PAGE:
Privacy and Bitcoin

Privacy and Ease of Use

As discussed in earlier posts, the primary of use case for Bitcoin thus far has been the store of value. For Bitcoin to gain mass market adoption beyond the core group of technical users and users looking for alternative stores of value, it needs to become simple for non-technical users to maintain their privacy and security.

Currently, in order to maintain basic privacy (say a person doesnt want her salary to be public information), a Bitcoin user has to understand concepts like merge avoidance, address reuse, deterministic wallets, mixing, CoinJoin or other fairly technical subjects. For the average user who does not know how to manually manage his privacy, Bitcoin actually offers less privacy than the current banking system. Without proper precautions, its fairly simple for an adversary to uncover purchase or income information. Unless Bitcoin (or another cryptocurrency) can address core privacy issues in a simple, non-technical way, it wont be competitive for mass-market users, and wont be competitive with the traditional banking system. At best, it will evolve into a niche technology for users who are highly motivated to store their funds outside of traditional systems. If, however, privacy is achieved, the market for cryptocurrencies could be greatly expanded.

Theres currently a lot of community energy being dedicated to projects like Zerocoin, DarkWallet, CoinJoin, CoinSwap and stealth addresses. It seems likely that privacy issues will be solved to a usable level over the coming year or two. The more interesting question is about what happens when strong privacy for end users is achieved. What does that mean for the Bitcoin ecosystem? What kinds of use cases and business opportunities become viable? It seems to me that the importance of privacy for growth in the the Bitcoin ecosystem is underestimated.

Disruptive Privacy

While strong financial privacy seems to be a necessity for Bitcoin to succeed in the mass market, it also has the potential to be highly disruptive, as it makes criminal, regulatory and tax enforcement much more costly.

The combination of private cryptocurrency transactions with other privacy technologies like DarkMail and Tor would make it easier to conduct unregulated transactions for regulated or illegal goods online. Strongly private cryptocurrencies could also be used to facilitate offline transactions in prohibited goods.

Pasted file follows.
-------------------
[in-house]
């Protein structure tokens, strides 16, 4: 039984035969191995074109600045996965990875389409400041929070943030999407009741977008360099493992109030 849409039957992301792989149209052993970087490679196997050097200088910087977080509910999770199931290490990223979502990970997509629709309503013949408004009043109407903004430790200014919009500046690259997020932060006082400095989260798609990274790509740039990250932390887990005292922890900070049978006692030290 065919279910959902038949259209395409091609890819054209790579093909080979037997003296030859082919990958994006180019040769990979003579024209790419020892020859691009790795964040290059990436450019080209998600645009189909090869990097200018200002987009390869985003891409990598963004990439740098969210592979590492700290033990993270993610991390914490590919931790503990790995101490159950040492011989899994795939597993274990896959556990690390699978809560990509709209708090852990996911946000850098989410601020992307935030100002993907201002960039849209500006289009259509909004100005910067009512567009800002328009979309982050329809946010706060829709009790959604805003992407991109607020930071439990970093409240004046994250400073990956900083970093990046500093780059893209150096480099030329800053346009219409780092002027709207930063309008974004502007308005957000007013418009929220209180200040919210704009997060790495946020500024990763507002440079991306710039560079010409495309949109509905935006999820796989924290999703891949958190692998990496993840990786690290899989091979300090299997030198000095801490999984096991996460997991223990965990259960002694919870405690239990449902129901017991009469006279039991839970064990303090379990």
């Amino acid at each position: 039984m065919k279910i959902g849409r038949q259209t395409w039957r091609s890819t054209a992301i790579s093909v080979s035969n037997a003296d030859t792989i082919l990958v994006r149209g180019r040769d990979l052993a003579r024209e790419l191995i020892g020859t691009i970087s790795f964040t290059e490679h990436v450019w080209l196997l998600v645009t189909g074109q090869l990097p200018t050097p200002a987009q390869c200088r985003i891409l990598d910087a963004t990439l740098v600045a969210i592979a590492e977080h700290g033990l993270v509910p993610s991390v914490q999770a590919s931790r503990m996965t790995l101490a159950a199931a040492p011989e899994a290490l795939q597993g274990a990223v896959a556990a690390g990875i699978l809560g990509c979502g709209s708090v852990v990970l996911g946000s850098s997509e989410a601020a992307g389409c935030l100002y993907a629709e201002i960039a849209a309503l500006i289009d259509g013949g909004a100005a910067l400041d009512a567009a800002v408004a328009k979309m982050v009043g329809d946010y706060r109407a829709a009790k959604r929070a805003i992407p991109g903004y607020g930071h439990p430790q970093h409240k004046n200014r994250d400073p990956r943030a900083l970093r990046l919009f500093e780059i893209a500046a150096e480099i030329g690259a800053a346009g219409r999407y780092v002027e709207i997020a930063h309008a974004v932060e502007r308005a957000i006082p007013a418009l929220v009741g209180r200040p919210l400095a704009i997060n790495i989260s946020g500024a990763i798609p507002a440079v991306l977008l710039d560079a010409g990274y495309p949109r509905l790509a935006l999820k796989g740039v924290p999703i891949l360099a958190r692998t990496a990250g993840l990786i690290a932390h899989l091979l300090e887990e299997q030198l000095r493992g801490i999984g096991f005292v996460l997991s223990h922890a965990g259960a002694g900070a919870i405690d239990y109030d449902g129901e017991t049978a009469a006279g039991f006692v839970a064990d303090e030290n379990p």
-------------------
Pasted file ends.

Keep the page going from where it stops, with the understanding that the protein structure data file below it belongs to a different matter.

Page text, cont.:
As far as the impact on enforcement of money laundering regulations, if all Bitcoin transactions were done in a seamless, private way, it would render the existing strategy of enforcing AML/KYC at the exchanges ineffective. Once assets were converted into bitcoins, it would become impossible to associate assets with a particular person in a provable way. Anyone could claim that their keys were lost, and any subsequent purchases would be very difficult to locate without voluntary cooperation.

AML/KYC regulations can be effectively enforced in the traditional financial system because large transactions must go through the relatively small number of banks. If banks are disintermediated and transactions become private, it would be a much larger and more intrusive task to compel each person and company to separately comply with AML/KYC rules on their sales and purchases.

Tax collection would also be made more challenging if private cryptocurrency transactions became commonplace. For income taxes, if an employers salary payments to employees are no longer routed through banks and payment processors, the IRS would need cooperation from both employers and employees to properly evaluate income, while both of those parties would have an interest in non-compliance. Sales tax collection would also depend on two parties who would have a financial incentive to collude with each other against the taxing authority. Finally, it would become more difficult for authorities to calculate capital gains taxes, as asset sales would also take place outside of the banking system.


If a transparent and seamless privacy infrastructure is created for Bitcoin, the most obvious consequence would be a much greater demand for Bitcoin and a much higher Bitcoin price, as the markets for illegal goods and tax shelters are very large. Transaction volume would also likely increase, as avoidance of sales taxes would become a compelling use case. Coupled with improvements in security and ease of use, private transactions could provide the killer app necessary to move Bitcoin beyond the store of value use case and into a mainstream transactional use case.

On the downside, if Bitcoin becomes heavily used for tax avoidance and trafficking in illegal goods, there will almost certainly be attempts by governments to crack down on its use, and there could be attempts to shut down Bitcoin exchanges and transactions in the name of national security or drug enforcement. Bitcoin business opportunities would multiply along with the price, but it could become more difficult to operate a legitimate business in the cryptocurrency space.